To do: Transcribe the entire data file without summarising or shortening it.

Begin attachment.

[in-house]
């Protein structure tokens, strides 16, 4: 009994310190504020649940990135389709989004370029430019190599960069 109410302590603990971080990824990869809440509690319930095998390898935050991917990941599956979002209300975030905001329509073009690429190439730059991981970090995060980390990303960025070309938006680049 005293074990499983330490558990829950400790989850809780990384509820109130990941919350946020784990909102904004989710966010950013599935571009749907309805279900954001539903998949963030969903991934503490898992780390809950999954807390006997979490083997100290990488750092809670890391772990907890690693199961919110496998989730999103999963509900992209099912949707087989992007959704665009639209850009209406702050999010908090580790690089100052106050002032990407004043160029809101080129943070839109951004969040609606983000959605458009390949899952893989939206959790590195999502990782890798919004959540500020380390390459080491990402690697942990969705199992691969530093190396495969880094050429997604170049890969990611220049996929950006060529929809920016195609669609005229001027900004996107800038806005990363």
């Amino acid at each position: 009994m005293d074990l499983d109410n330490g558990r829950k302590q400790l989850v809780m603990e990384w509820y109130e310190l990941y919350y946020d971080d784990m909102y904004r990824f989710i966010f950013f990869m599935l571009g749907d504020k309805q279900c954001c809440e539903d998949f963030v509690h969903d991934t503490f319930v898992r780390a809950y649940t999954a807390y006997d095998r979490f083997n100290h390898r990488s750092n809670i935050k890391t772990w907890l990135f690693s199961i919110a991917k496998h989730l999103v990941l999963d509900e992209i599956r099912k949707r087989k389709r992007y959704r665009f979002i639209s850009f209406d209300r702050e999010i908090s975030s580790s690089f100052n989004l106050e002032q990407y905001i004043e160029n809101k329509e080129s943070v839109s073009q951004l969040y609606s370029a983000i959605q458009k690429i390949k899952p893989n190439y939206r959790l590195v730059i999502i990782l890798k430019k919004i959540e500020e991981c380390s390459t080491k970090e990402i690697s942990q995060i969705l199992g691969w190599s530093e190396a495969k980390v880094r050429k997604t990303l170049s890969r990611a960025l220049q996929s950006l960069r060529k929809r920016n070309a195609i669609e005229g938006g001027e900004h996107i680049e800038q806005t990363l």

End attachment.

[in-house]
């Protein structure tokens, strides 16, 4: 009994310190504020649940990135389709989004370029430019190599960069 109410302590603990971080990824990869809440509690319930095998390898935050991917990941599956979002209300975030905001329509073009690429190439730059991981970090995060980390990303960025070309938006680049 005293074990499983330490558990829950400790989850809780990384509820109130990941919350946020784990909102904004989710966010950013599935571009749907309805279900954001539903998949963030969903991934503490898992780390809950999954807390006997979490083997100290990488750092809670890391772990907890690693199961919110496998989730999103999963509900992209099912949707087989992007959704665009639209850009209406702050999010908090580790690089100052106050002032990407004043160029809101080129943070839109951004969040609606983000959605458009390949899952893989939206959790590195999502990782890798919004959540500020380390390459080491990402690697942990969705199992691969530093190396495969880094050429997604170049890969990611220049996929950006060529929809920016195609669609005229001027900004996107800038806005990363």
């Amino acid at each position: 009994m005293d074990l499983d109410n330490g558990r829950k302590q400790l989850v809780m603990e990384w509820y109130e310190l990941y919350y946020d971080d784990m909102y904004r990824f989710i966010f950013f990869m599935l571009g749907d504020k309805q279900c954001c809440e539903d998949f963030v509690h969903d991934t503490f319930v898992r780390a809950y649940t999954a807390y006997d095998r979490f083997n100290h390898r990488s750092n809670i935050k890391t772990w907890l990135f690693s199961i919110a991917k496998h989730l999103v990941l999963d509900e992209i599956r099912k949707r087989k389709r992007y959704r665009f979002i639209s850009f209406d209300r702050e999010i908090s975030s580790s690089f100052n989004l106050e002032q990407y905001i004043e160029n809101k329509e080129s943070v839109s073009q951004l969040y609606s370029a983000i959605q458009k690429i390949k899952p893989n190439y939206r959790l590195v730059i999502i990782l890798k430019k919004i959540e500020e991981c380390s390459t080491k970090e990402i690697s942990q995060i969705l199992g691969w190599s530093e190396a495969k980390v880094r050429k997604t990303l170049s890969r990611a960025l220049q996929s950006l960069r060529k929809r920016n070309a195609i669609e005229g938006g001027e900004h996107i680049e800038q806005t990363l």